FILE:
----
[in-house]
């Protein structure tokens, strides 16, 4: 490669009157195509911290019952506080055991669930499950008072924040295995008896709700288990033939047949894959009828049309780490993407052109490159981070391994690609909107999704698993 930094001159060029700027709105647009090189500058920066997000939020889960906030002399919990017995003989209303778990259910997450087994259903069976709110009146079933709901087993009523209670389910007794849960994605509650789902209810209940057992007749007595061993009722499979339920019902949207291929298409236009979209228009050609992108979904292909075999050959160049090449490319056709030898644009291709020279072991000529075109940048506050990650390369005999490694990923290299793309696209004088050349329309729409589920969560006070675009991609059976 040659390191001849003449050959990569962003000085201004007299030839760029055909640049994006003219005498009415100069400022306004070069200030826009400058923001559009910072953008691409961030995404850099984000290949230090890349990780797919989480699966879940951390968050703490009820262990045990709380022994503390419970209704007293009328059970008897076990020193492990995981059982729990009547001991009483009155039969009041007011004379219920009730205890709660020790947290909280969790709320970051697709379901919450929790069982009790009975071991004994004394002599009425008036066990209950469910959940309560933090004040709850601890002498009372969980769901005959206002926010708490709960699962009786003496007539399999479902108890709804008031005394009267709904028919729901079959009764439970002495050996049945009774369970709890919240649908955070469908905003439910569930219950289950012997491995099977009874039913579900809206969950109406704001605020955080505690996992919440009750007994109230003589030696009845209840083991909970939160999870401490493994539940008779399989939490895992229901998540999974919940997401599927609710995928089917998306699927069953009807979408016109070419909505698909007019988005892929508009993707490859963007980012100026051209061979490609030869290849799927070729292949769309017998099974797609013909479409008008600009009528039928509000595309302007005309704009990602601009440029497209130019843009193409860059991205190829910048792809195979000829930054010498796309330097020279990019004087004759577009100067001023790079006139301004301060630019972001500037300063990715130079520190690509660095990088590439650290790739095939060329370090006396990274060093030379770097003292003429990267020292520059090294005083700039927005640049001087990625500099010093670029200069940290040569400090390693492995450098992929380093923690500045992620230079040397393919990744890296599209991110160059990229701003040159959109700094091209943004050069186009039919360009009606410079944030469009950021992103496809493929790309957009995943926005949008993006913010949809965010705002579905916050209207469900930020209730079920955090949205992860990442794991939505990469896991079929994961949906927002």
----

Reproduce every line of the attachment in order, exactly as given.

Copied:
[in-house]
């Protein structure tokens, strides 16, 4: 490669009157195509911290019952506080055991669930499950008072924040295995008896709700288990033939047949894959009828049309780490993407052109490159981070391994690609909107999704698993 930094001159060029700027709105647009090189500058920066997000939020889960906030002399919990017995003989209303778990259910997450087994259903069976709110009146079933709901087993009523209670389910007794849960994605509650789902209810209940057992007749007595061993009722499979339920019902949207291929298409236009979209228009050609992108979904292909075999050959160049090449490319056709030898644009291709020279072991000529075109940048506050990650390369005999490694990923290299793309696209004088050349329309729409589920969560006070675009991609059976 040659390191001849003449050959990569962003000085201004007299030839760029055909640049994006003219005498009415100069400022306004070069200030826009400058923001559009910072953008691409961030995404850099984000290949230090890349990780797919989480699966879940951390968050703490009820262990045990709380022994503390419970209704007293009328059970008897076990020193492990995981059982729990009547001991009483009155039969009041007011004379219920009730205890709660020790947290909280969790709320970051697709379901919450929790069982009790009975071991004994004394002599009425008036066990209950469910959940309560933090004040709850601890002498009372969980769901005959206002926010708490709960699962009786003496007539399999479902108890709804008031005394009267709904028919729901079959009764439970002495050996049945009774369970709890919240649908955070469908905003439910569930219950289950012997491995099977009874039913579900809206969950109406704001605020955080505690996992919440009750007994109230003589030696009845209840083991909970939160999870401490493994539940008779399989939490895992229901998540999974919940997401599927609710995928089917998306699927069953009807979408016109070419909505698909007019988005892929508009993707490859963007980012100026051209061979490609030869290849799927070729292949769309017998099974797609013909479409008008600009009528039928509000595309302007005309704009990602601009440029497209130019843009193409860059991205190829910048792809195979000829930054010498796309330097020279990019004087004759577009100067001023790079006139301004301060630019972001500037300063990715130079520190690509660095990088590439650290790739095939060329370090006396990274060093030379770097003292003429990267020292520059090294005083700039927005640049001087990625500099010093670029200069940290040569400090390693492995450098992929380093923690500045992620230079040397393919990744890296599209991110160059990229701003040159959109700094091209943004050069186009039919360009009606410079944030469009950021992103496809493929790309957009995943926005949008993006913010949809965010705002579905916050209207469900930020209730079920955090949205992860990442794991939505990469896991079929994961949906927002």